The book starts with an intense, gruesome scene in finding the charred bodies of a family in the North Carolina woods, and keeps up the intensity until the last page, when my not-so-favorite characters of Brianna and Roger are forced to make some final decisions about their family's welfare.
Fans of the series, keep at it. You won't be disappointed by this one. There seems to be less Brianna and Roger, less of the minor characters, and much more Claire and Jamie. After all, that's what we want, that's what drew us to these books in the first place.
The minor characters, as they are introduced, are still intriguing. Tom Christie and his family blew me away. The introducing of Wendigo and "What does Ringo Starr mean to you?" had me taking a pause to reflect on the entire series. Fergus, Marsali, John Grey, Ian, all the children, all of Jamie's Ardsmuir buddies...they're all here, all churning up storylines, trouble, rescues, emotions, all like good characters should.
There are still pieces of this story that are slow. There are still pieces that made me wonder about Gabaldon's copy editor...but the rest of the intensity and pace of the story should make up for it.
I do want to plug two favorite scenes, for readers who are already fans of the series...something to look forward to:
-A sweet, subtle scene when Jamie is leaving with Ian to the Indian lands, he is riding away on that horrid beast Gideon, and turns to look over his shoulder at Claire standing in the second-story window of their home, holding a hairbrush. Reminiscent of "Outlander" anyone, when Frank saw Jamie's ghost?
-A favorite storyline from this, Claire's kidnapping, where you aren't really surprised that some men finally just took her away. She's still believed to be a witch among some people, and some people just don't know what to make of her. She remains her stubborn, fighter self through the entire ordeal (to a fault) but in classic storybook form, Jamie MUST rescue her. You know he's coming, you know he's going to be murderous (we've had 6 books to prove just how much Jamie would go through for Claire's protection...and we know how seriously he takes his vows), but when he does show up...the entire book is worth reading for that.
One more book in the series to read until I have to sit and wait with countless other Outlander fans for the final piece. I've got to pace myself!...more
I didn't know this was part of a series that Tami Hoag set in southern Louisiana, amidst swampy and sultry people. I like the idea of that series, butI didn't know this was part of a series that Tami Hoag set in southern Louisiana, amidst swampy and sultry people. I like the idea of that series, but this book wasn't that exciting. I did read "A Thin Dark Line" a few years ago, which has the same setting, the same swampy, sultry people it claims to hold and was excellent. This book didn't quite have that hook, but it was still a good time-killer.
Laurel Chandler is this prosecuting attorney who returns home to Bayou Breaux, Louisiana, in the heart of Cajun Country, to heal and recover from a nervous breakdown over the loss of a huge case in another county, one that involved child molesters being set free. She's one of the strangest looking female protagonists I've ever encountered, with a heart-shaped face, black hair that I'm not sure is curly or straight, and these Buddy Holly black-framed glasses that she keeps pushing up her nose throughout the entire book. She also dresses frumpy and is skinny, since the cook Mama Pearl constantly tries to feed her and tells her she's going to blow away in the wind. Instead of eating, Laurel eats antacid tablets.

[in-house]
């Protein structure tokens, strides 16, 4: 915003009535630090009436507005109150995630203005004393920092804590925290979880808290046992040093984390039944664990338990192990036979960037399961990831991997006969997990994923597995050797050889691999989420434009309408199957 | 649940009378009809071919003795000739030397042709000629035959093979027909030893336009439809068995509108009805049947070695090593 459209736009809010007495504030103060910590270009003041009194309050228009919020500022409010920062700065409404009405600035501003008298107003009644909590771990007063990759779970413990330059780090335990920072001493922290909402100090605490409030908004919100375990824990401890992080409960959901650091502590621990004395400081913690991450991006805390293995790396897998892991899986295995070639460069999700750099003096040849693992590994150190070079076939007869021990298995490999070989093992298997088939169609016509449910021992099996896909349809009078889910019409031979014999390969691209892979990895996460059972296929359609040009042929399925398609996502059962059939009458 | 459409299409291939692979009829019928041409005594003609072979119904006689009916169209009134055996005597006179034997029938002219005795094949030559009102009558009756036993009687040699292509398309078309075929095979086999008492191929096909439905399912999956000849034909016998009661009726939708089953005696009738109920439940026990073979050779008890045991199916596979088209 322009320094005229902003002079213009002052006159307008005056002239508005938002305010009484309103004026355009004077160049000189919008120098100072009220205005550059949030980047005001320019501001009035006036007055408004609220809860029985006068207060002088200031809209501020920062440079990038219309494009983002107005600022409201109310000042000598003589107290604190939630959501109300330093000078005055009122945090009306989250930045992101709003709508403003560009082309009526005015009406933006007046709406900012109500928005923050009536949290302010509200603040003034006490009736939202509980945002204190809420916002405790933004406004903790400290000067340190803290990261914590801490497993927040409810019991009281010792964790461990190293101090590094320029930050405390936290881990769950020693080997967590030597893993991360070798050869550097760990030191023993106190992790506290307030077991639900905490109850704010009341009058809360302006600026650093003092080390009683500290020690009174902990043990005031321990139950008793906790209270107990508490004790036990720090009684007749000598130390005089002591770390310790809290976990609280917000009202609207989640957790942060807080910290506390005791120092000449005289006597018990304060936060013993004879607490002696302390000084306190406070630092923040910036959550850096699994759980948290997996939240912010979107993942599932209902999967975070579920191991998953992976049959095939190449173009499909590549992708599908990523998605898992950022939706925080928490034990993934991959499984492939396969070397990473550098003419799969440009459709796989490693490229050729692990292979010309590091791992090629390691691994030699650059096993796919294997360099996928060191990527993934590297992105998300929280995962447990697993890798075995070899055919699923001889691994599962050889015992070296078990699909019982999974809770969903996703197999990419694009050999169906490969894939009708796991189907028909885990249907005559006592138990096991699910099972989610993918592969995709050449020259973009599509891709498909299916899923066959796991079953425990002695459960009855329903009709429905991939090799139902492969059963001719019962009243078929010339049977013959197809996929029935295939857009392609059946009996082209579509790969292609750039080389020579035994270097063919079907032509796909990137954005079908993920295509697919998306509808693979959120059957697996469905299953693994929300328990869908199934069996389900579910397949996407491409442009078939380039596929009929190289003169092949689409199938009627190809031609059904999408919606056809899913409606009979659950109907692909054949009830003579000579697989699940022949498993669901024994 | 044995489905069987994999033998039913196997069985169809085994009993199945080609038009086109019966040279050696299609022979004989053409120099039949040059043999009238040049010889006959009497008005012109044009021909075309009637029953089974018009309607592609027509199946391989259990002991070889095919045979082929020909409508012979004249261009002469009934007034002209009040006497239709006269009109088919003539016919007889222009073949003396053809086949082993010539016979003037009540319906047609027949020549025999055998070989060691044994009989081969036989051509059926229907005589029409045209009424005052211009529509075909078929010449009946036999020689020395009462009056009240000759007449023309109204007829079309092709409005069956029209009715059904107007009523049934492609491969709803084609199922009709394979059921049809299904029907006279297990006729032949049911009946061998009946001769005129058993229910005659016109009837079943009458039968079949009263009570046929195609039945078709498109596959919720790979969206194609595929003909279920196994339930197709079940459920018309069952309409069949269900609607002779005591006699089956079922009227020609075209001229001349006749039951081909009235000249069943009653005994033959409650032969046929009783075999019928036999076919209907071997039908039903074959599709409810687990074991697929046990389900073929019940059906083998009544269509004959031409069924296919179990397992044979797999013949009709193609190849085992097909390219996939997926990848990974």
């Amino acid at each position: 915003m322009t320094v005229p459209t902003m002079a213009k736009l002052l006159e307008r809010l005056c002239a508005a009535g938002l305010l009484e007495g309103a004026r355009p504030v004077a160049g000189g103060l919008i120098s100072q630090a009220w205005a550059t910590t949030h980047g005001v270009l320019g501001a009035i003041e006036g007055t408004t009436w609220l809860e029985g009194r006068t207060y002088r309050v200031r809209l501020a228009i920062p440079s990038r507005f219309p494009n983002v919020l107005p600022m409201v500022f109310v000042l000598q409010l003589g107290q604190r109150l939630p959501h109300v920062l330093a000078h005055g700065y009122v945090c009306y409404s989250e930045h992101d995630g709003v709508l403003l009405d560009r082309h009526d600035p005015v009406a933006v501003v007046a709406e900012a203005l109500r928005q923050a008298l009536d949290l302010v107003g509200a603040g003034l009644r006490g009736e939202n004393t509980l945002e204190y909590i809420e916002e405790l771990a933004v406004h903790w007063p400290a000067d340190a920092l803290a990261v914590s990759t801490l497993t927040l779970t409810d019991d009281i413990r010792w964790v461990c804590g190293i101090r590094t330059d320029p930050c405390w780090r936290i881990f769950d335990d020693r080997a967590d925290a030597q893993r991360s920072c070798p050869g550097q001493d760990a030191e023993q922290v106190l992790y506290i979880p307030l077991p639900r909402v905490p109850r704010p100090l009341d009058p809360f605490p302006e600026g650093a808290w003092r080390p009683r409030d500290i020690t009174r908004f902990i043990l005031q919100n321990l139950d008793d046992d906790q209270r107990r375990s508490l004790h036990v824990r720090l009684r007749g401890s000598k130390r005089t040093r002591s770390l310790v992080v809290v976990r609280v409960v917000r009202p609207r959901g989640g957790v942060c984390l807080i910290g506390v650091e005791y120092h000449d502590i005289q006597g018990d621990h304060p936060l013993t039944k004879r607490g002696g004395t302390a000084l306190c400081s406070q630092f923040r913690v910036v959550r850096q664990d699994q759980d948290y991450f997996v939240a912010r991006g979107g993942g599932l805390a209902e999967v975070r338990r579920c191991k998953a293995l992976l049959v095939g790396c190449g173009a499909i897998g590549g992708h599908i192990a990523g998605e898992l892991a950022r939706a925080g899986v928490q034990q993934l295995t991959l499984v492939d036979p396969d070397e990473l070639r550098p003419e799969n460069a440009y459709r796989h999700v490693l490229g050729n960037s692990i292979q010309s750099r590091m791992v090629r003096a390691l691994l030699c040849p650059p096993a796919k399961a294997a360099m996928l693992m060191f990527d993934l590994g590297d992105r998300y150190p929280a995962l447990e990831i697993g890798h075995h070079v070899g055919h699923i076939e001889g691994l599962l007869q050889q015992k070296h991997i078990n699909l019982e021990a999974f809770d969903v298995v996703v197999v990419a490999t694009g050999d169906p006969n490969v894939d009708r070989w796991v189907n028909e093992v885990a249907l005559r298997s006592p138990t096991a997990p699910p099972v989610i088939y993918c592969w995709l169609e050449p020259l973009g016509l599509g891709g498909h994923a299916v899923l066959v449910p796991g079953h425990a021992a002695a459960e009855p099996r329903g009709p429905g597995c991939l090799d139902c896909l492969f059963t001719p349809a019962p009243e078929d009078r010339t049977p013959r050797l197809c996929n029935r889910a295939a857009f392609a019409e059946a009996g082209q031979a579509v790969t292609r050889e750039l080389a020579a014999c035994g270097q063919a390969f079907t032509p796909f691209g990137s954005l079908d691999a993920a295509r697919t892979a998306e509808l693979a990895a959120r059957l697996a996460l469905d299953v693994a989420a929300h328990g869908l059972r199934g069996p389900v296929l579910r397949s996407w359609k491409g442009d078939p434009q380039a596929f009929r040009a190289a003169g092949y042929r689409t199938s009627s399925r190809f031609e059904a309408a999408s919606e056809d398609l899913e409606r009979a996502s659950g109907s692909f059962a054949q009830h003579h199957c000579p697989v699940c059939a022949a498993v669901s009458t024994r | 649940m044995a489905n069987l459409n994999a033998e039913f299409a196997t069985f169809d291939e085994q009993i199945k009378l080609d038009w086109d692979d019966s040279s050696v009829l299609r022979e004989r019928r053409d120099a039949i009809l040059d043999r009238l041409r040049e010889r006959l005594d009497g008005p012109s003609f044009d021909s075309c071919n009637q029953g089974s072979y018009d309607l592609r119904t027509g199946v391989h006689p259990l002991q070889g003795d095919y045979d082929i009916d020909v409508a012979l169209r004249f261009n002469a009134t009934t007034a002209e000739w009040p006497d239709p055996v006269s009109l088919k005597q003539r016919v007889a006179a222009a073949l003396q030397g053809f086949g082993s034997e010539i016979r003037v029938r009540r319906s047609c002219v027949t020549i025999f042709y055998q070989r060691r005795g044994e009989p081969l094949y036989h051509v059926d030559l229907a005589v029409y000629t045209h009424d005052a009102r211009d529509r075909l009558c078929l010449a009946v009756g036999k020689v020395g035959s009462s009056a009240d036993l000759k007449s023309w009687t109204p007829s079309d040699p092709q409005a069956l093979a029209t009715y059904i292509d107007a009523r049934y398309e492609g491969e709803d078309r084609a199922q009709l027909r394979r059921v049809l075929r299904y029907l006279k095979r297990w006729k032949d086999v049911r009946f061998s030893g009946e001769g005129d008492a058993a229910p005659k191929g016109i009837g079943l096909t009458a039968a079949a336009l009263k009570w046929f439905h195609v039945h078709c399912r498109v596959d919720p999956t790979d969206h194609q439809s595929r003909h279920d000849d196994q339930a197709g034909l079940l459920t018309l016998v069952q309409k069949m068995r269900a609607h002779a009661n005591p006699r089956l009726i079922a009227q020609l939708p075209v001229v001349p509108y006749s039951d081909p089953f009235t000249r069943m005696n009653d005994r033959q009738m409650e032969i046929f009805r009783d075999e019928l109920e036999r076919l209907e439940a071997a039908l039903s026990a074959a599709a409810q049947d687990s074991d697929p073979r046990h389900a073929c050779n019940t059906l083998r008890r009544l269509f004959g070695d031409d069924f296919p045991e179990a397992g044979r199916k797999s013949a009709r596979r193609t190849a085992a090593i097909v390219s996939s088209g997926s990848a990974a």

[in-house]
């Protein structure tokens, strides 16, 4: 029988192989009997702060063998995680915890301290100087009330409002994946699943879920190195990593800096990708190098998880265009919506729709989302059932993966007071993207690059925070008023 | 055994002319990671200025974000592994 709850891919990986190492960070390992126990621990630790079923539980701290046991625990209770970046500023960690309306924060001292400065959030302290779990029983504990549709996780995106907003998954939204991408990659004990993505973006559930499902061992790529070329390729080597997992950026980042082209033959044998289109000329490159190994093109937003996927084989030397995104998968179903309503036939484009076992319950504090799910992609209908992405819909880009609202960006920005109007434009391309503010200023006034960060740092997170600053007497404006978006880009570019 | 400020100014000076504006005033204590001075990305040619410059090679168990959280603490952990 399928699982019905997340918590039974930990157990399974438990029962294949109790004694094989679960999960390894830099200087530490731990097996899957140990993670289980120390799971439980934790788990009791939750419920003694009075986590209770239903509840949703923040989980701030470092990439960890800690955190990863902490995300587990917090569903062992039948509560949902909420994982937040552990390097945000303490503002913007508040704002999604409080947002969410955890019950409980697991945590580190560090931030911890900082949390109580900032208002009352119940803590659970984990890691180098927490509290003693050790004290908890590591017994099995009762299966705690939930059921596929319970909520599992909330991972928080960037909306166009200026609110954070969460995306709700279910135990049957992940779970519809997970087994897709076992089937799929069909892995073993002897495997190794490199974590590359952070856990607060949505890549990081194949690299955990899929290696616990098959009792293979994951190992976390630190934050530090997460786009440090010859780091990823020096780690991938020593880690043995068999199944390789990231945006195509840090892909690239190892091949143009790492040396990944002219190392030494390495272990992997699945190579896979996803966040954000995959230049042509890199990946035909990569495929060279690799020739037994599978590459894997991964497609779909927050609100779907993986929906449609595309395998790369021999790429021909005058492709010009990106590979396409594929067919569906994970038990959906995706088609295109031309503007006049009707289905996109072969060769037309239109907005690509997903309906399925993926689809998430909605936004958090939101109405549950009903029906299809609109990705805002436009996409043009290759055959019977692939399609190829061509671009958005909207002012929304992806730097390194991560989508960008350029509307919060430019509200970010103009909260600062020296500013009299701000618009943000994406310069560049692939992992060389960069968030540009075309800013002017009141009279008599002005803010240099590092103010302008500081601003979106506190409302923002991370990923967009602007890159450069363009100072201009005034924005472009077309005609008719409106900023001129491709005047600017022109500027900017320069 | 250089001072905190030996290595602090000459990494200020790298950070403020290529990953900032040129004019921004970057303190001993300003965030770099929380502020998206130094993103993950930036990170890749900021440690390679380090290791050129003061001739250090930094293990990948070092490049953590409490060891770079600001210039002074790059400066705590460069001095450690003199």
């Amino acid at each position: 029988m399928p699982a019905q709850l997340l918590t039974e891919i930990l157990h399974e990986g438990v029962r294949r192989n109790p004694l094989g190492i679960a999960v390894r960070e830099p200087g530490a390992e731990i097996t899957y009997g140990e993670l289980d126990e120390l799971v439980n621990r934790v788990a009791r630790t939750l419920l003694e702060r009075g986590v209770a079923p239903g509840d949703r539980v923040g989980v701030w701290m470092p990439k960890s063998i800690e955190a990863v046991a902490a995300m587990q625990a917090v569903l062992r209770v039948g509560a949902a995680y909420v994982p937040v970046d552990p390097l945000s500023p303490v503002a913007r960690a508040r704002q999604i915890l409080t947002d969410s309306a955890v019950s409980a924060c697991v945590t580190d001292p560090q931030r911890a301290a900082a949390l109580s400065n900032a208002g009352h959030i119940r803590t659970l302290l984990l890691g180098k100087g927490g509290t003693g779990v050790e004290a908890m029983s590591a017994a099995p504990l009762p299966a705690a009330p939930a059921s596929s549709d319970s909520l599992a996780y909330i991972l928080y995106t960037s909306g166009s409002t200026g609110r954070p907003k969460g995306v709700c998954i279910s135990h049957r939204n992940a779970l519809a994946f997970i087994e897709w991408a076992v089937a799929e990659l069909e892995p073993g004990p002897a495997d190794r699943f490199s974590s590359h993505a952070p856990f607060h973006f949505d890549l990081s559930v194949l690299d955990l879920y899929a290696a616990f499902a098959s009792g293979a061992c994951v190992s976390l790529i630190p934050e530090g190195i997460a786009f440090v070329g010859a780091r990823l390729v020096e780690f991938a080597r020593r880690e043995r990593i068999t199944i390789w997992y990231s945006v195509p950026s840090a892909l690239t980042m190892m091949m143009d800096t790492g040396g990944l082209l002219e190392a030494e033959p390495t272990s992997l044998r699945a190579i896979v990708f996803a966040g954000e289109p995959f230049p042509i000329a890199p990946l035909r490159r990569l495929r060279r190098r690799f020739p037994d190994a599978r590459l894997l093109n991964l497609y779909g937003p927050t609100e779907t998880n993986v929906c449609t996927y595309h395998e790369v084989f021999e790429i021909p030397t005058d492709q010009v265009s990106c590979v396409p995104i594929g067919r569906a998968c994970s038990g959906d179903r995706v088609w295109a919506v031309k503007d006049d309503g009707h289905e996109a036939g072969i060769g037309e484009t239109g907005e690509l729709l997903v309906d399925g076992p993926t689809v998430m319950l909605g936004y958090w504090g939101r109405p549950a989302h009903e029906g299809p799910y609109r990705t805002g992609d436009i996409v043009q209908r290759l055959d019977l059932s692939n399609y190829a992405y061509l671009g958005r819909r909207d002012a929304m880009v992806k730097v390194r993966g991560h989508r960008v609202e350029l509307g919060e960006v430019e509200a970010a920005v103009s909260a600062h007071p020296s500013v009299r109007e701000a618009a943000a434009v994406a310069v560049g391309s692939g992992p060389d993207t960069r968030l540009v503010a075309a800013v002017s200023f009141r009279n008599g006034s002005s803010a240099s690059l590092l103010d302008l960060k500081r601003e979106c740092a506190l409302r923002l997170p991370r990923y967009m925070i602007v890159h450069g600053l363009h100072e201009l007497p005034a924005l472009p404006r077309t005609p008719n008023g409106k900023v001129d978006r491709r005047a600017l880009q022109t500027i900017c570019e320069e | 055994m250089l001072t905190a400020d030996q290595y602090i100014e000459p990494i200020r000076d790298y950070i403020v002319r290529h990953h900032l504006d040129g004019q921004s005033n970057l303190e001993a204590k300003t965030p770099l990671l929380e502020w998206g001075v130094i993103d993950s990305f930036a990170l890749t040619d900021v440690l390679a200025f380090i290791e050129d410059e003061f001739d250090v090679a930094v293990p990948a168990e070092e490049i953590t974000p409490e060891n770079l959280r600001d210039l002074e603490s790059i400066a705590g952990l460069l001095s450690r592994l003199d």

Her sister, Savannah, is a beautiful nymphomaniac who has a nasty reputation and finds herself the fourth or fifth victim of a serial killer, one called the Strangler who strangles his female victims with silk scarves and dumps their mutilated bodies in the swamp.
Tami Hoag writes well paced, well-set, extremely intriguing dialogue, but this one fell short on characters. Laurel Chandler isn't really likable. She's strange looking, which I could get over if she wasn't such a frump and so self-deprecating. She hated herself and convinced me to hate her, too. I had no confidence in her either. She takes it upon herself to find this serial killer who murdered all these women, including her beloved sister, who we are supposed to feel real sympathetic about dying. I'm not saying Savannah DESERVED to die, I'm just saying with her bawdy lifestyle, we shouldn't be surprised she had a horrible death. I figured we'd find her liquored up and through a windshield.
Tami Hoag gives us a few unsavory characters from which to choose our suspect. A hypocritical televangelist with a fetish, a scarred-up barkeeper who hits on every female but comes across as a creep, a smooth-talking GQ lawyer from an influential family, and our male protagonist whom Laurel falls for (of course) a Cajun thriller-writer who has his own shady past and had me wondering why exactly he IS a protagonist. He was pretty unsavory himself, except for his wonderful French-filled dialect.
That's the best thing about this book, is the nice French phrases and Cajunspeak that Tami Hoag supplies her characters, to where you are speaking just like them. She even provides a handy dictionary in the back so you can decipher what they're saying.
A good beach read. A pool read. Kill time. Solve the mystery. But I think she did it better in "A Thin Dark Line". ...more